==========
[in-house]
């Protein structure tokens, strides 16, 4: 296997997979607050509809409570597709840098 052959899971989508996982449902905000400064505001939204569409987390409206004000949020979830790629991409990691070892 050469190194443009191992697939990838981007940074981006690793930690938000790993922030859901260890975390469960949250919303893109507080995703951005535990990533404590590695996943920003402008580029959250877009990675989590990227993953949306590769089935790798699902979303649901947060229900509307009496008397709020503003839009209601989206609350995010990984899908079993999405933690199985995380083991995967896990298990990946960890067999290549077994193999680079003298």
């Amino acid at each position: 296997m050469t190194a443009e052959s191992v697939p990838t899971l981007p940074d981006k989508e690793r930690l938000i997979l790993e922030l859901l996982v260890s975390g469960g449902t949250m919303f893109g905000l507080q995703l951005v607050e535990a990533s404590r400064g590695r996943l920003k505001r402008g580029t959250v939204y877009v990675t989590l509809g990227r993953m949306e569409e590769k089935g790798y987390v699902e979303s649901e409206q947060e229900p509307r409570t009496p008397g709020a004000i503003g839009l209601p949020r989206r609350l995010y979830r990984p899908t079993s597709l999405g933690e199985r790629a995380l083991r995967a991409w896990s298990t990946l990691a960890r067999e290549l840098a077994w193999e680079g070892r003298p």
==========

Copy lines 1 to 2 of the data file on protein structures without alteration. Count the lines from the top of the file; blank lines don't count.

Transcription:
[in-house]
């Protein structure tokens, strides 16, 4: 296997997979607050509809409570597709840098 052959899971989508996982449902905000400064505001939204569409987390409206004000949020979830790629991409990691070892 050469190194443009191992697939990838981007940074981006690793930690938000790993922030859901260890975390469960949250919303893109507080995703951005535990990533404590590695996943920003402008580029959250877009990675989590990227993953949306590769089935790798699902979303649901947060229900509307009496008397709020503003839009209601989206609350995010990984899908079993999405933690199985995380083991995967896990298990990946960890067999290549077994193999680079003298």